Then apply expensive algorithm on a substantially
reduced candidate set (Koperski & Han, SSD’95).
Mining Association Rules
in Large Databases
 Association rule mining
 Mining single-dimensional Boolean association rules
from transactional databases
 Mining multilevel association rules from transactional
databases
 Mining multidimensional association rules from
transactional databases and data warehouse
 From association mining to correlation analysis
 Constraint-based association mining
 Summary
Multi-Dimensional
Association: Concepts
 Single-dimensional rules:
buys(X, “milk”)  buys(X, “bread”)
 Multi-dimensional rules:  2 dimensions or predicates
 Inter-dimension association rules (no repeated predicates)
age(X,”19-25”)  occupation(X,“student”)  buys(X,“coke”)
 hybrid-dimension association rules (repeated predicates)
age(X,”19-25”)  buys(X, “popcorn”)  buys(X, “coke”)
 Categorical Attributes
 finite number of possible values, no ordering among values
 Quantitative Attributes
 numeric, implicit ordering among values
Mining Association Rules
in Large Databases
 Association rule mining
 Mining single-dimensional Boolean association rules
from transactional databases
 Mining multilevel association rules from transactional
databases
 Mining multidimensional association rules from
transactional databases and data warehouse
 From association mining to correlation analysis
 Constraint-based association mining
 Summary
Interestingness
Measurements
Objective measures
Two popular measurements:
 support; and
 confidence
Subjective measures (Silberschatz &
Tuzhilin, KDD95)
A rule (pattern) is interesting if
it is unexpected (surprising to the user);
and/or
 actionable (the user can do something with it)
Criticism to Support and
Confidence
 Example 1: (Aggarwal & Yu, PODS98)
Among 5000 students
3000 play basketball
3750 eat cereal
2000 both play basket ball and eat cereal
 play basketball  eat cereal [40%, 66.7%] is misleading
because the overall percentage of students eating cereal is 75%
which is higher than 66.7%.
 play basketball  not eat cereal [20%, 33.3%] is far more
accurate, although with lower support and confidence
basketball not basketball sum(row)
cereal
2000
1750
3750
not cereal
1000
250
1250
sum(col.)
3000
2000
5000
Criticism to Support and
Confidence (Cont.)
 Example 2:
X and Y: positively correlated,
X and Z, negatively related
support and confidence of
X=>Z dominates
 We need a measure of dependent
or correlated events
corrA, B
P( A B)

P( A) P( B)
X 1 1 1 1 0 0 0 0
Y 1 1 0 0 0 0 0 0
Z 0 1 1 1 1 1 1 1
Rule Support Confidence
X=>Y 25%
50%
X=>Z 37.50%
75%
 P(B|A)/P(B) is also called the lift
of rule A => B
Other Interestingness
Measures: Interest
Interest (correlation, lift)
P( A  B)
P( A) P( B)
taking both P(A) and P(B) in consideration
P(A^B)=P(B)*P(A), if A and B are independent events
A and B negatively correlated, if the value is less than 1;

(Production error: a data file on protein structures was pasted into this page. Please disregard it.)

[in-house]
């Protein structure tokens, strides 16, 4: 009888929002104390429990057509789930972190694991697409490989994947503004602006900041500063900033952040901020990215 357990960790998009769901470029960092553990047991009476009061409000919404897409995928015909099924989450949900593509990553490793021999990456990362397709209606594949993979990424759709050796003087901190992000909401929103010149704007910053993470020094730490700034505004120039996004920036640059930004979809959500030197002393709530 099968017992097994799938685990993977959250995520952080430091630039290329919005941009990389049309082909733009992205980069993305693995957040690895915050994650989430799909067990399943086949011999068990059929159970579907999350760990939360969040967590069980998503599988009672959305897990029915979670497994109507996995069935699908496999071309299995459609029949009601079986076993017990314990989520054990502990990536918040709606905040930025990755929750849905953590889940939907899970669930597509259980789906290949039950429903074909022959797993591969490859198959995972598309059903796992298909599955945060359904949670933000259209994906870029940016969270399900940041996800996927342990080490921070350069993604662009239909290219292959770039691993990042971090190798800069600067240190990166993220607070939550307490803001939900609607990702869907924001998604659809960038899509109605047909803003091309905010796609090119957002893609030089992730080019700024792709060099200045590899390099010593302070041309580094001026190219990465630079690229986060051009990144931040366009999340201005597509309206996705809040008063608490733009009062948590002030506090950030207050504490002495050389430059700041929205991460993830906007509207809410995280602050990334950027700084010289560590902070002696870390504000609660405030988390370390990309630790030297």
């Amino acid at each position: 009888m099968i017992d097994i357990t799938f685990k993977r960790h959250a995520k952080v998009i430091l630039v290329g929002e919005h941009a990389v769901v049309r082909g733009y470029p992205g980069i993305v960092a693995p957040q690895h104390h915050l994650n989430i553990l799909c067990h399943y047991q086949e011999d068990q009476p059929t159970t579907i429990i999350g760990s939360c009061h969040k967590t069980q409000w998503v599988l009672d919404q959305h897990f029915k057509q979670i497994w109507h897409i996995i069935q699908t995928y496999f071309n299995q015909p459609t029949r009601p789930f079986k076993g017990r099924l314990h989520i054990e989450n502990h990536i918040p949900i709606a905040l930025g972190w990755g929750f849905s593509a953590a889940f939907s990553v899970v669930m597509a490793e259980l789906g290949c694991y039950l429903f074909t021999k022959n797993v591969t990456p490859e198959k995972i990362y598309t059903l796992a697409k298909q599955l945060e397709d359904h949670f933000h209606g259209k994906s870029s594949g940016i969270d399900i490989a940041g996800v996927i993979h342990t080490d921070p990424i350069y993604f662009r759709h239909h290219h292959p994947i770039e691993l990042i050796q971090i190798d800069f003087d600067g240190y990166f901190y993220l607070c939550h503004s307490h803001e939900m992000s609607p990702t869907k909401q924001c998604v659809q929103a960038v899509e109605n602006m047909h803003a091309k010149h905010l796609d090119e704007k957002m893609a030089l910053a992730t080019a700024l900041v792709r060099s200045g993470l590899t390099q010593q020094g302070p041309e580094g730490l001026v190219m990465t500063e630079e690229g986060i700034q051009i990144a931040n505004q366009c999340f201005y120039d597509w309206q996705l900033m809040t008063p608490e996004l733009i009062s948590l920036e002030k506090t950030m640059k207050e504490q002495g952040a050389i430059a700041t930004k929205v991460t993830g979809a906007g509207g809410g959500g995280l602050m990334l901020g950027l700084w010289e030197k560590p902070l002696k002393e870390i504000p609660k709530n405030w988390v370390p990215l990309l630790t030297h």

otherwise A and B positively correlated
X 1 1 1 1 0 0 0 0
Y 1 1 0 0 0 0 0 0
Z 0 1 1 1 1 1 1 1
Itemset
Support
Interest
X,Y
X,Z
Y,Z
25%
37.50%
12.50%
2
0.9
0.57
Mining Association Rules
in Large Databases
 Association rule mining
 Mining single-dimensional Boolean association rules
from transactional databases
 Mining multilevel association rules from transactional
databases
 Mining multidimensional association rules from
transactional databases and data warehouse
 From association mining to correlation analysis
 Constraint-based association mining
 Summary
Constraint-Based Mining
 Interactive, exploratory mining giga-bytes of data?
Could it be real? — Making good use of constraints!
 What kinds of constraints can be used in mining?
Knowledge type constraint: classification, association, etc.
Data constraint: SQL-like queries
Find product pairs sold together in Vancouver in Dec.’98.
Dimension/level constraints:
in relevance to region, price, brand, customer category.
Rule constraints
small sales (price < $10) triggers big sales (sum > $200).
Interestingness constraints:
strong rules (min_support  3%, min_confidence  60%).
Mining Association Rules
in Large Databases
 Association rule mining
 Mining single-dimensional Boolean association rules
from transactional databases
 Mining multilevel association rules from transactional
databases
 Mining multidimensional association rules from
transactional databases and data warehouse
 From association mining to correlation analysis
 Constraint-based association mining
 Summary
Summary
Association rule mining
probably the most significant contribution from the
database community in KDD
A large number of papers have been published
Many interesting issues have been explored
An interesting research direction
Association analysis in other types of data: spatial
data, multimedia data, time series data, etc.
References